Noted alumni of the old Phi Nu Theta Eclectic include Chester D. Hubbard, a founder of Eclectic, and his son, member William P. Hubbard, both prominent at the founding convention of the State of West Virginia, Frederick W. Pitkin '58, two-term Governor of Colorado from 1879, the Congressman and banker Frederick M. Davenport, Walter B. Wriston, who presided over the development of modern consumer banking and the ATM while serving as president and CEO of Citibank, now known as Citicorp, and poet Charles Olson. The list of Society alumni also includes several Wesleyan University Presidents, including Joseph Cummings '40, (former President of Genesee College, later President of Northwestern University), Cyrus David Foss '54, John W. Beach '45, William North Rice '65 (Acting), Stephen Henry Olin '66 (Acting), John Monroe Van Vleck '50 (Acting), and Edwin Deacon Etherington, '48.

Many buildings on Wesleyan University's campus are named after prominent Eclectic members, such as Crowell Concert Hall, Olin Memorial Library (Stephen Henry Olin, '65 and his father), Hall and Atwater Labs, the Zilkha Gallery (Ezra Khedouri Zilka, '46 and his wife), and the Van Vleck Observatory, (Astronomy Professor John Monroe Van Vleck).

A history of the society has recently been published by the Wesleyan University Press, called A History of The Eclectic Society of Phi Nu Theta, 1837–1970. The author, William B.B. Moody, is a member and an alumnus of the class of 1959.

One society or two?[edit]

In 1970, the undergraduates broke ranks with their alumni, the primary issue at the time being one of recreational drug use. There is a serious and ongoing question as to whether the current organization is a continuation of the old or not. See 1991 Argus letters After a wrenching crisis at the annual meeting of alumni in 1970, the alumni severed ties with the undergraduate institution and dissolved the Socratic Literary Society alumni organization, at the same time, the undergraduates abandoned the initiation ceremony and the constitution, women were elected to membership, the name "Phi Nu Theta" was abandoned as sounding too much like a Greek-letter fraternity. At the same time, the alumni closed the Alpha Dining Club, the permanent staff (housekeeper and chef) were let go, and the house was sold to the university. For some, the new organization was entirely different, and any connection to the older organization was utterly severed; for others, the new organization continues the principles and community position of the old. In recent years, the students living in Eclectic have attempted to rebuild connections to the older alumni with events during Homecoming and Family Weekend and Commencement & Reunion Weekend.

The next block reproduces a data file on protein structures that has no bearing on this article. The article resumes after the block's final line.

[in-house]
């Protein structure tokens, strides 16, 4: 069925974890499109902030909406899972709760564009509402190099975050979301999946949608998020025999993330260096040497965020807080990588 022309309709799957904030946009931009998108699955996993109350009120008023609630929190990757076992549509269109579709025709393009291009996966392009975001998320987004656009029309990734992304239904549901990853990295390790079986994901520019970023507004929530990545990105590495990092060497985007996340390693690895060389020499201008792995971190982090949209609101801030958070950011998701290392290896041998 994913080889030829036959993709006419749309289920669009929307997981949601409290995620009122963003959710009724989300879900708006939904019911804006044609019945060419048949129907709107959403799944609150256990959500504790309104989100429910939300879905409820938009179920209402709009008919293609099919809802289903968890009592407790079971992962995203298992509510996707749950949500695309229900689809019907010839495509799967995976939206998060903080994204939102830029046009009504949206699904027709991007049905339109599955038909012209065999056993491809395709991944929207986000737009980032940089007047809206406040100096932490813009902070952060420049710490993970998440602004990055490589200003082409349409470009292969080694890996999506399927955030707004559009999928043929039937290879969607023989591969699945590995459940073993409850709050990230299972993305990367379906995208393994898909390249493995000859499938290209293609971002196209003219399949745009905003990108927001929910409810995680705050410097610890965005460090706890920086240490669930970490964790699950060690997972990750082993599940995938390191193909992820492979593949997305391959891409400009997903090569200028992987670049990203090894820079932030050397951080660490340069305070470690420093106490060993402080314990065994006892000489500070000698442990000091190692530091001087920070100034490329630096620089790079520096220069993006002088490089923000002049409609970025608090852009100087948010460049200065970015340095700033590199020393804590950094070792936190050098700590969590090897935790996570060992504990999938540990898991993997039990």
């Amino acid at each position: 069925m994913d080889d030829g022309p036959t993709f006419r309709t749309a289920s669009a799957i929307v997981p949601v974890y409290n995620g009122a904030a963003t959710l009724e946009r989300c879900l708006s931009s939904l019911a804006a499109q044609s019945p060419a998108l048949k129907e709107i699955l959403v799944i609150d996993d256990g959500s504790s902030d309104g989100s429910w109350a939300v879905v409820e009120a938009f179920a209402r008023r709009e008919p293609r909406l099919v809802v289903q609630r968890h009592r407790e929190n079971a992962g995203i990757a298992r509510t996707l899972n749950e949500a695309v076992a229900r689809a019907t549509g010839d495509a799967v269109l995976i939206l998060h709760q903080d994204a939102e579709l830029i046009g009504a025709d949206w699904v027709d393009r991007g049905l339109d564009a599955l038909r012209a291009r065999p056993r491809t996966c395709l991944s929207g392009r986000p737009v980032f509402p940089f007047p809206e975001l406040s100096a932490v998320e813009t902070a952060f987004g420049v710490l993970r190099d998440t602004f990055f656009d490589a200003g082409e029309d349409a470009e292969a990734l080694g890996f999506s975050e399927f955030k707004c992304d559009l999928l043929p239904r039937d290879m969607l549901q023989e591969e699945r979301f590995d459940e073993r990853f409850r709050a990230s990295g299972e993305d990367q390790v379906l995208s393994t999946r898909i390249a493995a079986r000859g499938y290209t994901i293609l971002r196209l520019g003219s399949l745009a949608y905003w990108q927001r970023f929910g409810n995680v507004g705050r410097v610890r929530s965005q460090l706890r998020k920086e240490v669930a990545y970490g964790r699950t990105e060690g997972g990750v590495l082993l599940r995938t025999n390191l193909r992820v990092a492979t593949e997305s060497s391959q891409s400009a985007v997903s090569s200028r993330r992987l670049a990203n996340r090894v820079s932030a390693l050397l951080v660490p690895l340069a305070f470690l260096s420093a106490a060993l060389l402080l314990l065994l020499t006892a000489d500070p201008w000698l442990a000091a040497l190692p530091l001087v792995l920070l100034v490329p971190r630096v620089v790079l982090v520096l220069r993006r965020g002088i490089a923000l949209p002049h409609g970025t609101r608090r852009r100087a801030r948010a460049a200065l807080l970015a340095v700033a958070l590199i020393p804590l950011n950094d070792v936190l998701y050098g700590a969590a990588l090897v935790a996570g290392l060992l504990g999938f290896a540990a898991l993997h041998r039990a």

Because of the prestige of the older organization, the prominent position played by the current organization in student life, and other factors, the Wesleyan University administration has never fully pushed the issue of whether the old Eclectic and the new Eclectic were two organizations or one, and for 40 years the house has continued on in this state of ambiguity.

Eclectic Society since 1970[edit]

The current society has operated without a constitution for extended periods, and has adopted a Quaker-style consensus decision-making system. The consensus system was formalized under a set of by-laws authored by member Paul Menair in the mid-1980s.

Alumni of the newer Eclectic include Le1f, Chris Wink, co-founder of Blue Man Group; Amanda Palmer, songwriter and singer of The Dresden Dolls; Ben Goldwasser, Will Berman and Andrew VanWyngarden of the neo-psychedelic band MGMT; Jem Cohen, an independent film maker who has worked with R.E.M. and Fugazi, Willie Garson, character actor in many movies and TV shows such as Sex and the City and White Collar (TV series), Himanshu Suri of the rap group Das Racist, Simon O'Connor of the band Stylophone and Amazing Baby, Keenan Mitchell and Fareed Sajan of the band Bottle Up and Go, and Indiana Reay Neidell, the Grammy-winning Swedish rockstar.[3]

The script for the film PCU was written by Wesleyan students Adam Leff and Zak Penn, (not members but regulars at the house), and is derived from life and characters in that house at the time. The early scenes at the house in PCU refer to the older, formerly prestigious organization.

On January 19, 2010, Eric Conger's play, The Eclectic Society premiered at the Walnut Street Theatre in Philadelphia. The play centers on a fraternity at an unnamed New England college in the early 1960s, as they collide with race, class, and gender issues, while a new world prepares to unfold under the JFK administration

References[edit]

  1. ^ The Mystical Seven: Wesleyan University 1837 - 1937; Carl F. Price; privately printed; Middletown, Conn. 1937.
  2. ^ Alumni Record of Wesleyan University, Annals, Frank W. Nicholson, ed., 1883 edition, pg. xcviii
  3. ^ Grammis 2008.

External links[edit]